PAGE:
Immediately after making a discovery, it is important to alert whomever is in charge of the field site.  In this case, my professor, mentor, and good friend, Dr. Axel Hungerbuehler.  At this point, precise measurements and documentations are made.  It is important to have proper recordings of what is found in the field.  This information is vital for later analysis of your find.  Orientation, level of elevation, and where precisely a fossil was found are just a few examples of documenting a find.  From this point on, getting the find out in one piece was all that went through my mind.  I diligently began working the rock around the find. Being careful to not displace the matrix in which my fossil was surrounded by.  Working off the over layers of rock is a good idea, but loosening up the surrounding rock is also.  The Triassic stone in my area fit together more or less like a puzzle. By removing a corner piece a rock about a foot away from my find made it easier to remove rock closer to it.  Little by little, you need to think 10 steps ahead while trenching around a fossil.  Moving one piece may upset another and so on.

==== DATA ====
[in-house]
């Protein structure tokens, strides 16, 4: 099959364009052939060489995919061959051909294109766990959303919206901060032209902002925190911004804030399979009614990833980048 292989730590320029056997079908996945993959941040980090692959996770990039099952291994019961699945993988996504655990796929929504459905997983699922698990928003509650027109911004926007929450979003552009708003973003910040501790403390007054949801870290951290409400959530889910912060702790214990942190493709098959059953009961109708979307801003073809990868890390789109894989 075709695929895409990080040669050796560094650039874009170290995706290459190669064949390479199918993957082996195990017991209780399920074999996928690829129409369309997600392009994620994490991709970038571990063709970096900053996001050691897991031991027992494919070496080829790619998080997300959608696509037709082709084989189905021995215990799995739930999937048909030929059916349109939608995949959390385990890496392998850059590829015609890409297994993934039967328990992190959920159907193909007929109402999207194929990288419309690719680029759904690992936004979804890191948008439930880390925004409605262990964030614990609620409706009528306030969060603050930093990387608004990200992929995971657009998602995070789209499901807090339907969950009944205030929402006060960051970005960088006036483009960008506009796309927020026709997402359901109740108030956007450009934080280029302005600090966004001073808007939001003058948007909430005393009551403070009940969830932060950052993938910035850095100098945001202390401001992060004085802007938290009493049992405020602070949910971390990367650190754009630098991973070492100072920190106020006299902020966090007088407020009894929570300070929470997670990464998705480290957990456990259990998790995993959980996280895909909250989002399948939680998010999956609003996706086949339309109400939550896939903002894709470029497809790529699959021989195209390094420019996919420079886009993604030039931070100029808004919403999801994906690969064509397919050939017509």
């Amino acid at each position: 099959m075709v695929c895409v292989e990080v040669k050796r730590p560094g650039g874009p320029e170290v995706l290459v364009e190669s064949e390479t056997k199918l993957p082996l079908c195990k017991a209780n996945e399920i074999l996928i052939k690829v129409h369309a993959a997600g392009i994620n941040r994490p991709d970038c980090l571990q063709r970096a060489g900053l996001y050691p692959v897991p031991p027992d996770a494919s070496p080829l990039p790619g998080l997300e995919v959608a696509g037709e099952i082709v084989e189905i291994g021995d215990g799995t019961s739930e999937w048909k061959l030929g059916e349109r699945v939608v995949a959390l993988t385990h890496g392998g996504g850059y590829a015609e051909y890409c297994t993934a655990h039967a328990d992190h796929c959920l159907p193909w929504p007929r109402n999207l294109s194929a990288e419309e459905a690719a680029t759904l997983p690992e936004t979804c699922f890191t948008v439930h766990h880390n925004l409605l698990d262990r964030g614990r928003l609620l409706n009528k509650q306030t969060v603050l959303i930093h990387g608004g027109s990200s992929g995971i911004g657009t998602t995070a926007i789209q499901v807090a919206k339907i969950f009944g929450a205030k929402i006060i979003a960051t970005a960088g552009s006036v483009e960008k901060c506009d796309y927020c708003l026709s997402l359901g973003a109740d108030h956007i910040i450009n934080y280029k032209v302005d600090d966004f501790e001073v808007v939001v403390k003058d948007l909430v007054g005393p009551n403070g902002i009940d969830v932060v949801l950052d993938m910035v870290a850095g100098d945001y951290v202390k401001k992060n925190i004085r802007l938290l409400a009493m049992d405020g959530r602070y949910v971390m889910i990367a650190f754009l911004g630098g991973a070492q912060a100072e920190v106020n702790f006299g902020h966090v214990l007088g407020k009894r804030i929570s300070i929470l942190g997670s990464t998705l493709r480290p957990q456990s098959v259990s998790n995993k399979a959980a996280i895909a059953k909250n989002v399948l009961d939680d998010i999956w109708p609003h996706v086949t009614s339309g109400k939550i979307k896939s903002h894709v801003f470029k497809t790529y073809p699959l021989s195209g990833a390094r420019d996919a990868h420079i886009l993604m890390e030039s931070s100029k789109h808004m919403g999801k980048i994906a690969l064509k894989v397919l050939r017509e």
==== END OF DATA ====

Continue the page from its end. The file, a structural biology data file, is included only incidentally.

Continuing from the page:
You can see in the above picture that more and more of what was thought to be a "tooth" was now taking shape.  Sometimes you are lucky and the matrix will pop off your find in the field.  Although a Estwing hammer is shown in this photo, it was only used for scale.  Dental tools, small brushes, and very fine tipped tools were used in removing the surrounding rock.  On my belly, being very patient, I continued to trench around my amazing find.  For the first time in millions of years, a bone from an extinct animal was about to see the light of day again.


Soon my find was beginning to take shape.  A rib, but from what type of animal?  Where we excavate produces many extraordinary beasts.  Although dinosaur finds can be made, you are also likely to find other sorts of extinct animals.  In this particular case, we had what could possibly be a gastralium or belly rib of a Typothorax.  To the untrained eye, this animal can appear like an armored dinosaur.  In fact, Typothorax coccinarum was not a dinosaur at all and from a group called aetosaurs.